This is serious and quite sad as only four cancer treatment centres are functional in Nigeria. Investigations from Punch show that public hospitals are battling with obsolete equipment in some hospitals while some medical facilities have none.
Consequently, patients with cancer and terminal ailments are being subjected to needless wait before treatment could get to them.
Confirming the dearth of vital equipment, the President of the NMA, Dr Francis Faduyile said Nigeria’s public hospitals had just eight radiotherapy centres, where cancer treatment could be done, but only four of them were functioning as of Monday (yesterday).
He stated, “We have eight teaching hospitals in Nigeria with radiotherapy centres – Lagos University Teaching Hospital, Idi-Araba; University College Hospital, Ibadan; National Hospital Abuja, Ahmadu Bello University Teaching Hospital, Zaria; University of Nigeria Teaching Hospital, Enugu; University of Benin Teaching Hospital, Benin; Usman Danfodiyo Teaching Hospital, Sokoto; and the Federal Teaching Hospital, Gombe – but about four of them are not in a functional state currently.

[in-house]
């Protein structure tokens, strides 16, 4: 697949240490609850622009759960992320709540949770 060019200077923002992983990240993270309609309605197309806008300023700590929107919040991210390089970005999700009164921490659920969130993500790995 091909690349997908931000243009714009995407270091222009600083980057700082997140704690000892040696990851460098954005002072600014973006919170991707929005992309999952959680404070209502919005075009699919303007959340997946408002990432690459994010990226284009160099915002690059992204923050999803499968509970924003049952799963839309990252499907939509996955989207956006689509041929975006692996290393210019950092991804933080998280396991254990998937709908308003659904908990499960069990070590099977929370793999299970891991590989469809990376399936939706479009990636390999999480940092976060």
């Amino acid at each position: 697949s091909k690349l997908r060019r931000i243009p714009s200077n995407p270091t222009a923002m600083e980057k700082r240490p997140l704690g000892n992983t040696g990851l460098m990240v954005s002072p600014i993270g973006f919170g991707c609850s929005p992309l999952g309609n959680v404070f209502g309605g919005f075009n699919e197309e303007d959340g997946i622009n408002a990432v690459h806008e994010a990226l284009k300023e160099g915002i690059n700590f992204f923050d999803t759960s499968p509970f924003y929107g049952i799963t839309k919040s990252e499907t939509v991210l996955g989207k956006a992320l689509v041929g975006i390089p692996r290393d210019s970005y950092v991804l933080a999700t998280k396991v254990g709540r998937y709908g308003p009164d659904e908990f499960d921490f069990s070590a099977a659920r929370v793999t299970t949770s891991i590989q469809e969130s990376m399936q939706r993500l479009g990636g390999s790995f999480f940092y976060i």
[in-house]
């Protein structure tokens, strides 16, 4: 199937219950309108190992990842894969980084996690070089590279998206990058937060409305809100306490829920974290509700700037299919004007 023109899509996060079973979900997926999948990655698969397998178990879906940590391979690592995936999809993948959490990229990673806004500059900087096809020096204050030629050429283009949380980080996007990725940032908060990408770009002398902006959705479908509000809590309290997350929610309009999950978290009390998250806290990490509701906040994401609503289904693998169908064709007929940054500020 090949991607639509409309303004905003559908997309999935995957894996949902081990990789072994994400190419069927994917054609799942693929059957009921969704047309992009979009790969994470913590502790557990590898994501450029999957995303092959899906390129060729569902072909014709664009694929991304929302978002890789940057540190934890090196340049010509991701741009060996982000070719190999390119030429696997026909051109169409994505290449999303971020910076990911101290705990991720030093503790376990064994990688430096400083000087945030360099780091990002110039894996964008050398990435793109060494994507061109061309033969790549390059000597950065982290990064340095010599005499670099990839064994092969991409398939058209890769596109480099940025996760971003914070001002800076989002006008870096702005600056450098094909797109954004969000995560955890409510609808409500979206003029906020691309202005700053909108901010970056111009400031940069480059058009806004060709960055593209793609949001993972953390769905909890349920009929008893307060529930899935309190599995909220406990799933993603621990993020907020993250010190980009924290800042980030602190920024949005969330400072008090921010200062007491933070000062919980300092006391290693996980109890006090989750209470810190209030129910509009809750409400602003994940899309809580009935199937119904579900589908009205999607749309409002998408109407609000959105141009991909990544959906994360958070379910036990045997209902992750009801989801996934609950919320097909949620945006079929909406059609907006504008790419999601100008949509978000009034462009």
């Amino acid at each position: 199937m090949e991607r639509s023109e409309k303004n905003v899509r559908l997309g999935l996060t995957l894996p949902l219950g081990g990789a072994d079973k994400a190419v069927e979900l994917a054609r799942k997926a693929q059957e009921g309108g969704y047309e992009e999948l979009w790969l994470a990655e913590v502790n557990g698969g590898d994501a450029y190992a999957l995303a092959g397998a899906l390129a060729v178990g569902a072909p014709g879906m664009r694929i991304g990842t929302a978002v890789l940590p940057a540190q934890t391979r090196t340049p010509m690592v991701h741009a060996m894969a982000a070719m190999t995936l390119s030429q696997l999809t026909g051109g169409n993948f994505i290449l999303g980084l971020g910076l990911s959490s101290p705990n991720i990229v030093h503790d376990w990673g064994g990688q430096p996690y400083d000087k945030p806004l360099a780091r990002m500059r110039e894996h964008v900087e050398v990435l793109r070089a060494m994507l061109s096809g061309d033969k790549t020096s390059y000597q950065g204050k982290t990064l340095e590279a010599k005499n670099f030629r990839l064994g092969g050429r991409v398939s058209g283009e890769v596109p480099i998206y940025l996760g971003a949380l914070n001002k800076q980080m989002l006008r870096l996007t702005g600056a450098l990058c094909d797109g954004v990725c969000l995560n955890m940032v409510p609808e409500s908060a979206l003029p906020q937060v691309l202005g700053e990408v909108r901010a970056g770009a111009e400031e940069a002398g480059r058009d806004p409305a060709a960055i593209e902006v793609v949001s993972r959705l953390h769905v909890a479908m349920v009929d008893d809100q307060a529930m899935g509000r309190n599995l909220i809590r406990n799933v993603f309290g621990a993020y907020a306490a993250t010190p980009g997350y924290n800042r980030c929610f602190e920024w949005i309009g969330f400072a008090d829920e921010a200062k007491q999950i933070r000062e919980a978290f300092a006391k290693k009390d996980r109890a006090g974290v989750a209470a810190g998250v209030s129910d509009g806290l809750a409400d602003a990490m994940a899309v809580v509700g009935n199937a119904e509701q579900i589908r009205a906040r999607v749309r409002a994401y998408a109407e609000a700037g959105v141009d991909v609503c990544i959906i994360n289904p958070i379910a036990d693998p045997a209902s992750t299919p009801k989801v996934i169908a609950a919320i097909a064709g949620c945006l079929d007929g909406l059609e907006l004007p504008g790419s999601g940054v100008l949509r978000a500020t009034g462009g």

“The cancer treatment centre in the University College Hospital, Ibadan; Federal Teaching Hospital, Gombe; the University of Benin Teaching Hospital, Benin and that of the Lagos University Teaching Hospital, Idi-Araba, are not functioning at the moment,” Faduyile said.
Reports also came in that the LUTH Chief Medical Director, Prof Chris Bode, said the Nigeria Sovereign Investment Authority/ LUTH cancer centre that was inaugurated by President Muhammadu Buhari, on February 9, 2019, would open for patients on May 1, 2019.
And when asked to comment on the consequence of dearth of radiotherapy machines on patients, the NMA president said, “It is obvious that anybody who has cancer in Nigeria currently is doomed to die because some of them have to go to Ghana, some of them have to go to India, but those who cannot afford to travel abroad will have a long wait and by the time it is their turn it must have gone beyond redemption, most of them die miserable deaths.”
Faduyile said radiotherapy service shortage had increased morbidity and mortality and hiked medical tourism.